This thesis originally started life as a series of lectures to second-year students in the School of Design, Management and Technical Arts at Rose Bruford College; and grew from a frustration that only particular types of theatre practice were perceived by the students as valid activity. Yet, in informal conversation, many of them were excited by prospects in a range of other practices, including ‘industrial theatre’ – trade shows and exhibitions; concerts and music; festivals and street art; and more. There seemed a discontinuity between academically authorised practice and the culture they were living, and the careers they aspired to. At the same time there were a range of activities which, if they were aware of them at all, were deemed as inferior in some way: community and youth theatre primary among them. I was aware that practitioners in this area were highly skilled; often people who had left more glittering careers elsewhere in more conventional, playhouse situations. The audience for the lecture contributed greatly to the form. By and large, theatre technicians tend to be visual or kinaesthetic learners; many are dyslexic; and the formal lecture is not the most effective way of presenting information. I therefore set about finding visual, and if possible video, material to present to them. Over the three years of doing so, I have therefore collected a wide range of videos by downloading from online sources; which in itself shaped the content of the lectures. With regard to content, the lecture themes (chapters) were based on interests I had developed during the Many Voices symposium series at the College; backed up by conferences I had attended. I became aware there were a number of themes, directly connected to a prevailing ideology coming from a progressive government agenda (originally described as ‘Cool Britannia’ by the press, but going deeper than that), which gradually influenced the Arts Council. I became aware that a number of issues were emerging, which were significant to me as a widening participation practitioner. One was a developing practice that ignored the conventional playhouse, or set about re-engineering the terms of engagement; the second was about engagement more generally, both of working class students and of minorities. Youth theatre in various guises seemed to be connected to these themes too, sharing the concerns of engagement. All the while the changing nature of information technology had allowed the style of lecture in the first place, and seemed itself to be re-engineering the notion of community, seemed to demand attention. At stake is the idea of community itself, and the responsibility of the theatre practitioner as both artist and member of society.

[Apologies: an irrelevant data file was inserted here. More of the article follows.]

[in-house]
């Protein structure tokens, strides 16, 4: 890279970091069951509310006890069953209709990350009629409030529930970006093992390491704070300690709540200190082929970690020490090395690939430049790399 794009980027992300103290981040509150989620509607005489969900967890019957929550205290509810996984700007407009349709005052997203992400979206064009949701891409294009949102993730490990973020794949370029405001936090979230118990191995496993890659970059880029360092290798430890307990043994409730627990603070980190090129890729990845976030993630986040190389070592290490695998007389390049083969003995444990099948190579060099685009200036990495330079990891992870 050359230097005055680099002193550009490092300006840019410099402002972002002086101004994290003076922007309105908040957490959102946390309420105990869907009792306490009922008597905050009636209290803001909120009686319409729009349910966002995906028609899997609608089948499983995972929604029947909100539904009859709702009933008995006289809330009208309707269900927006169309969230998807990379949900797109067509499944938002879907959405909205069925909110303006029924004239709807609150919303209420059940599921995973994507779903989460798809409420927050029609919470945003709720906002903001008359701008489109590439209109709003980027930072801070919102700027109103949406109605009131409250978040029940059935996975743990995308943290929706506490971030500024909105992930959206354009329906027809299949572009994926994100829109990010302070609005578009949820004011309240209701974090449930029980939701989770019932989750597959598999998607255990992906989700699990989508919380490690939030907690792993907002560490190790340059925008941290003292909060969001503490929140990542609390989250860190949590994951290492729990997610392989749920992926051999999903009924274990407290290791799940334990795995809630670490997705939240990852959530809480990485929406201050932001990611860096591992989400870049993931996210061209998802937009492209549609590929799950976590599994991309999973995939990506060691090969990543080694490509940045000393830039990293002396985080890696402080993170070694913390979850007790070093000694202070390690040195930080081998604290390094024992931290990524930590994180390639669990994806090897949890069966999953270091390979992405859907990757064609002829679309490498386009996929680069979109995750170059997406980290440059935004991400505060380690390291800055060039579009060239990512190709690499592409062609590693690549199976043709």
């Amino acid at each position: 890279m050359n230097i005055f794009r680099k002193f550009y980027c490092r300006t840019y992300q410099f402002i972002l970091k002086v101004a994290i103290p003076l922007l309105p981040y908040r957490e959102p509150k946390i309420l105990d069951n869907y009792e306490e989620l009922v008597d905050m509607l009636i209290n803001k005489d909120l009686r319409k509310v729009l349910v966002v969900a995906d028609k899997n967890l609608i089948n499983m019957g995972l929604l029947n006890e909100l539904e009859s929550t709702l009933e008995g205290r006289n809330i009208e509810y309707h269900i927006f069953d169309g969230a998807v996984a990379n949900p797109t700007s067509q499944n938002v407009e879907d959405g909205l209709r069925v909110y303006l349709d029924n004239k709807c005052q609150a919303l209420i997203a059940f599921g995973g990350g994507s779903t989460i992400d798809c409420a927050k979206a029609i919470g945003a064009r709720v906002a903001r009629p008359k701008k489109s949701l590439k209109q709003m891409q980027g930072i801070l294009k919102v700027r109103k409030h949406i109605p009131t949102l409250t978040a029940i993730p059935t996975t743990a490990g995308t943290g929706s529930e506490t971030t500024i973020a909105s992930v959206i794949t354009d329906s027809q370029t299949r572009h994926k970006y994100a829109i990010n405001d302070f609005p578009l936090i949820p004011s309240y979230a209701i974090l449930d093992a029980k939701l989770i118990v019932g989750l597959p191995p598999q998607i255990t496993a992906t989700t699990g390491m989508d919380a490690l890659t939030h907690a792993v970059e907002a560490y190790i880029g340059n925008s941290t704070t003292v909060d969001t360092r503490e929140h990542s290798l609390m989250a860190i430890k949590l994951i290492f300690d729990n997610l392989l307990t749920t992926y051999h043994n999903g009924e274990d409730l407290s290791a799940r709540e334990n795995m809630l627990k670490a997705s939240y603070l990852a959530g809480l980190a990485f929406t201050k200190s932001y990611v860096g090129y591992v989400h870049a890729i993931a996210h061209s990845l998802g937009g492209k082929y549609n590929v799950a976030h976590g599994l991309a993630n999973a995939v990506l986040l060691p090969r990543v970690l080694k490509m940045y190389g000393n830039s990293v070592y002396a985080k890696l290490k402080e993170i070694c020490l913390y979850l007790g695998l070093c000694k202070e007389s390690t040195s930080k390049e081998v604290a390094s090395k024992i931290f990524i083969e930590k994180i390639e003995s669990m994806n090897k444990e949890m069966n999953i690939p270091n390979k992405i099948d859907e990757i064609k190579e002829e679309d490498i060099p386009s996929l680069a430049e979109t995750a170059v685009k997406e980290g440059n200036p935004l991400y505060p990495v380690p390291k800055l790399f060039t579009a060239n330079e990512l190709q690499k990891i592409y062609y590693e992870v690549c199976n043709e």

The instrumental purpose of this thesis, therefore, was to try to interrogate the mass of material that had emerged through the lecture series, and to clarify what was increasingly becoming more complex. As the chapters were being written, the lectures were being represented; there was therefore a reciprocating process emerging, 5
complicated by the students themselves commenting about their discoveries through an online forum. The problem of this approach is that there is a tendency to cover all aspects very thinly; however, certain themes keep re-emerging, such as the use of technology, and widening participation. I therefore make no excuse for the breadth. We live in a time of great change; of contested authority; of revised authorship; of new voices being raised in a post-colonial, global, postmodern, and less deferential society; a society of engagement and interaction; of doers rather than spectators. The studies that follow represent a series of communities of practice. The relationship diagrams which head four of the chapters are an attempt to indicate the complexity of the networks, an d the fact that practitioners in each of the areas have links (often close) with workers and concepts in many if not all of the there fields. These linkages are by their nature provisional, changing and probably already out of date. However, they represent an attempt at using new media to try to get at what is going on. 6